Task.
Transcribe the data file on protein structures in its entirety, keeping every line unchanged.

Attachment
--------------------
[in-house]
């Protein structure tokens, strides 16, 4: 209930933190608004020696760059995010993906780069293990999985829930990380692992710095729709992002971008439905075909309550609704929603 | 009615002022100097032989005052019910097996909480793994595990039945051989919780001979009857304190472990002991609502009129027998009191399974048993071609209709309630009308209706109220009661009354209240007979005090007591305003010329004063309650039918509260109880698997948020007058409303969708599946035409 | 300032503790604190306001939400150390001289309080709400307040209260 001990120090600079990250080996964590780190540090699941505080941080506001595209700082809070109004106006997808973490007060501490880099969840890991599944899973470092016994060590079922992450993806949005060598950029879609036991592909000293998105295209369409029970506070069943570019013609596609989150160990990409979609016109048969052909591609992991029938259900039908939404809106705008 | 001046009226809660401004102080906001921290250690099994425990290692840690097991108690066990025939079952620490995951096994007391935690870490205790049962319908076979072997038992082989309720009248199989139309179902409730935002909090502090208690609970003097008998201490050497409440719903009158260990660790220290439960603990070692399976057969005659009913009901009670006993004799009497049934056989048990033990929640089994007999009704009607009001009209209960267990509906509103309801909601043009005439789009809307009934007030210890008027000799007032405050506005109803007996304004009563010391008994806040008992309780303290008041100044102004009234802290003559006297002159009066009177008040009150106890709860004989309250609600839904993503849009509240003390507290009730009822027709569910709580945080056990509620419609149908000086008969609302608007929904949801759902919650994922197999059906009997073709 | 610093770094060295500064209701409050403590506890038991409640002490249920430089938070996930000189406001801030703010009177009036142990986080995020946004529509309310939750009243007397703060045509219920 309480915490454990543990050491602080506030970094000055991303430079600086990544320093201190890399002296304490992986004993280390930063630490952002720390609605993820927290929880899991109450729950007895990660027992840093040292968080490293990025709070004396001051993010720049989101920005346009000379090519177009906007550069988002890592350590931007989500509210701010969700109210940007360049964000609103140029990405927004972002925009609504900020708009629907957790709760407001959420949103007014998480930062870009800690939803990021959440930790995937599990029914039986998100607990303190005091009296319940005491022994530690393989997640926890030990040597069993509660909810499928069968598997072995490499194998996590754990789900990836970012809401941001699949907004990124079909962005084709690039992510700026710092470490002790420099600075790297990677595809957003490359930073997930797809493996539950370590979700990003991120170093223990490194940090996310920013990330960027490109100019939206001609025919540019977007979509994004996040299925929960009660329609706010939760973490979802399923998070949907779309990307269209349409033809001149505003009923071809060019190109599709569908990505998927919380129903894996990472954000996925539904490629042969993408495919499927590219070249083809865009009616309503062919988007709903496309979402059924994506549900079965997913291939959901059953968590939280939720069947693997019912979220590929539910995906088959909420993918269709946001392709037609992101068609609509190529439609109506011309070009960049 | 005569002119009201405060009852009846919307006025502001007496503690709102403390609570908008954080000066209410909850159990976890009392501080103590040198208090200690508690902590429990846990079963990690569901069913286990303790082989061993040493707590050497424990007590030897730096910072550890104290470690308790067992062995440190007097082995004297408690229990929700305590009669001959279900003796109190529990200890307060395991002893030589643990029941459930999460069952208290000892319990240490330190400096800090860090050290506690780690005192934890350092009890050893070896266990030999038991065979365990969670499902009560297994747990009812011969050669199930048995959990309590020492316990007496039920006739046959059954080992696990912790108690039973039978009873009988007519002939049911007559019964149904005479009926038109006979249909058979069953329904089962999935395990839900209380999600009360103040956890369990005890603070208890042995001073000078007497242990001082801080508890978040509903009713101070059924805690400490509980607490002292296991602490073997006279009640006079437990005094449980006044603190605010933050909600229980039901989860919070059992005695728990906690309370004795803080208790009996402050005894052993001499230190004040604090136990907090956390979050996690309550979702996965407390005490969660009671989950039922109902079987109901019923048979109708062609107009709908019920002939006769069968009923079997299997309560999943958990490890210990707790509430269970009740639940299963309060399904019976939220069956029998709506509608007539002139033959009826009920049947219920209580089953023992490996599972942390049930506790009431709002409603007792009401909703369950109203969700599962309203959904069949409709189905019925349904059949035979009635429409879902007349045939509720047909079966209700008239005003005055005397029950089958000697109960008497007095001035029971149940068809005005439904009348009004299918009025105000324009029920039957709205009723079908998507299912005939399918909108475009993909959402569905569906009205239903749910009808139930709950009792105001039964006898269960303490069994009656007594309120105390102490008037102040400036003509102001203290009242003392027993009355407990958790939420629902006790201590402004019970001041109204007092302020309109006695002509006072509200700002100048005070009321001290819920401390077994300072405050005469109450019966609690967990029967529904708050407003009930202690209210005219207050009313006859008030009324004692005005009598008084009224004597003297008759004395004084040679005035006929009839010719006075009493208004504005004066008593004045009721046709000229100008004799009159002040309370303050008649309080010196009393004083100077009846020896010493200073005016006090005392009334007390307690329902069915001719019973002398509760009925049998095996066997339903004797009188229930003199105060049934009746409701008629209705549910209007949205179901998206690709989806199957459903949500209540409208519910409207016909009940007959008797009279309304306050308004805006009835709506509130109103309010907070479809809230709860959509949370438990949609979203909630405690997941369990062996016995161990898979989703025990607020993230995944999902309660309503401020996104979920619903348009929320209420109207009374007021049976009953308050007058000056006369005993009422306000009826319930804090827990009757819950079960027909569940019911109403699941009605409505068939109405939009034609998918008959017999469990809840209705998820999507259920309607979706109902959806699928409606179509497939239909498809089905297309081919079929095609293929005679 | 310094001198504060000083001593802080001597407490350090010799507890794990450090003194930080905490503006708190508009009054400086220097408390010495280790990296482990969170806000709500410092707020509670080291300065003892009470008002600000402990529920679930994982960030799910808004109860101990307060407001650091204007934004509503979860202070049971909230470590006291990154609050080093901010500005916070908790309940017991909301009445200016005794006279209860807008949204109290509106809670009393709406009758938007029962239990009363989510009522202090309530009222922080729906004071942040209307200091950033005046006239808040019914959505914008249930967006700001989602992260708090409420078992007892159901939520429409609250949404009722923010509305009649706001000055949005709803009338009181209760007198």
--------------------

[in-house]
């Protein structure tokens, strides 16, 4: 209930933190608004020696760059995010993906780069293990999985829930990380692992710095729709992002971008439905075909309550609704929603 | 009615002022100097032989005052019910097996909480793994595990039945051989919780001979009857304190472990002991609502009129027998009191399974048993071609209709309630009308209706109220009661009354209240007979005090007591305003010329004063309650039918509260109880698997948020007058409303969708599946035409 | 300032503790604190306001939400150390001289309080709400307040209260 001990120090600079990250080996964590780190540090699941505080941080506001595209700082809070109004106006997808973490007060501490880099969840890991599944899973470092016994060590079922992450993806949005060598950029879609036991592909000293998105295209369409029970506070069943570019013609596609989150160990990409979609016109048969052909591609992991029938259900039908939404809106705008 | 001046009226809660401004102080906001921290250690099994425990290692840690097991108690066990025939079952620490995951096994007391935690870490205790049962319908076979072997038992082989309720009248199989139309179902409730935002909090502090208690609970003097008998201490050497409440719903009158260990660790220290439960603990070692399976057969005659009913009901009670006993004799009497049934056989048990033990929640089994007999009704009607009001009209209960267990509906509103309801909601043009005439789009809307009934007030210890008027000799007032405050506005109803007996304004009563010391008994806040008992309780303290008041100044102004009234802290003559006297002159009066009177008040009150106890709860004989309250609600839904993503849009509240003390507290009730009822027709569910709580945080056990509620419609149908000086008969609302608007929904949801759902919650994922197999059906009997073709 | 610093770094060295500064209701409050403590506890038991409640002490249920430089938070996930000189406001801030703010009177009036142990986080995020946004529509309310939750009243007397703060045509219920 309480915490454990543990050491602080506030970094000055991303430079600086990544320093201190890399002296304490992986004993280390930063630490952002720390609605993820927290929880899991109450729950007895990660027992840093040292968080490293990025709070004396001051993010720049989101920005346009000379090519177009906007550069988002890592350590931007989500509210701010969700109210940007360049964000609103140029990405927004972002925009609504900020708009629907957790709760407001959420949103007014998480930062870009800690939803990021959440930790995937599990029914039986998100607990303190005091009296319940005491022994530690393989997640926890030990040597069993509660909810499928069968598997072995490499194998996590754990789900990836970012809401941001699949907004990124079909962005084709690039992510700026710092470490002790420099600075790297990677595809957003490359930073997930797809493996539950370590979700990003991120170093223990490194940090996310920013990330960027490109100019939206001609025919540019977007979509994004996040299925929960009660329609706010939760973490979802399923998070949907779309990307269209349409033809001149505003009923071809060019190109599709569908990505998927919380129903894996990472954000996925539904490629042969993408495919499927590219070249083809865009009616309503062919988007709903496309979402059924994506549900079965997913291939959901059953968590939280939720069947693997019912979220590929539910995906088959909420993918269709946001392709037609992101068609609509190529439609109506011309070009960049 | 005569002119009201405060009852009846919307006025502001007496503690709102403390609570908008954080000066209410909850159990976890009392501080103590040198208090200690508690902590429990846990079963990690569901069913286990303790082989061993040493707590050497424990007590030897730096910072550890104290470690308790067992062995440190007097082995004297408690229990929700305590009669001959279900003796109190529990200890307060395991002893030589643990029941459930999460069952208290000892319990240490330190400096800090860090050290506690780690005192934890350092009890050893070896266990030999038991065979365990969670499902009560297994747990009812011969050669199930048995959990309590020492316990007496039920006739046959059954080992696990912790108690039973039978009873009988007519002939049911007559019964149904005479009926038109006979249909058979069953329904089962999935395990839900209380999600009360103040956890369990005890603070208890042995001073000078007497242990001082801080508890978040509903009713101070059924805690400490509980607490002292296991602490073997006279009640006079437990005094449980006044603190605010933050909600229980039901989860919070059992005695728990906690309370004795803080208790009996402050005894052993001499230190004040604090136990907090956390979050996690309550979702996965407390005490969660009671989950039922109902079987109901019923048979109708062609107009709908019920002939006769069968009923079997299997309560999943958990490890210990707790509430269970009740639940299963309060399904019976939220069956029998709506509608007539002139033959009826009920049947219920209580089953023992490996599972942390049930506790009431709002409603007792009401909703369950109203969700599962309203959904069949409709189905019925349904059949035979009635429409879902007349045939509720047909079966209700008239005003005055005397029950089958000697109960008497007095001035029971149940068809005005439904009348009004299918009025105000324009029920039957709205009723079908998507299912005939399918909108475009993909959402569905569906009205239903749910009808139930709950009792105001039964006898269960303490069994009656007594309120105390102490008037102040400036003509102001203290009242003392027993009355407990958790939420629902006790201590402004019970001041109204007092302020309109006695002509006072509200700002100048005070009321001290819920401390077994300072405050005469109450019966609690967990029967529904708050407003009930202690209210005219207050009313006859008030009324004692005005009598008084009224004597003297008759004395004084040679005035006929009839010719006075009493208004504005004066008593004045009721046709000229100008004799009159002040309370303050008649309080010196009393004083100077009846020896010493200073005016006090005392009334007390307690329902069915001719019973002398509760009925049998095996066997339903004797009188229930003199105060049934009746409701008629209705549910209007949205179901998206690709989806199957459903949500209540409208519910409207016909009940007959008797009279309304306050308004805006009835709506509130109103309010907070479809809230709860959509949370438990949609979203909630405690997941369990062996016995161990898979989703025990607020993230995944999902309660309503401020996104979920619903348009929320209420109207009374007021049976009953308050007058000056006369005993009422306000009826319930804090827990009757819950079960027909569940019911109403699941009605409505068939109405939009034609998918008959017999469990809840209705998820999507259920309607979706109902959806699928409606179509497939239909498809089905297309081919079929095609293929005679 | 310094001198504060000083001593802080001597407490350090010799507890794990450090003194930080905490503006708190508009009054400086220097408390010495280790990296482990969170806000709500410092707020509670080291300065003892009470008002600000402990529920679930994982960030799910808004109860101990307060407001650091204007934004509503979860202070049971909230470590006291990154609050080093901010500005916070908790309940017991909301009445200016005794006279209860807008949204109290509106809670009393709406009758938007029962239990009363989510009522202090309530009222922080729906004071942040209307200091950033005046006239808040019914959505914008249930967006700001989602992260708090409420078992007892159901939520429409609250949404009722923010509305009649706001000055949005709803009338009181209760007198």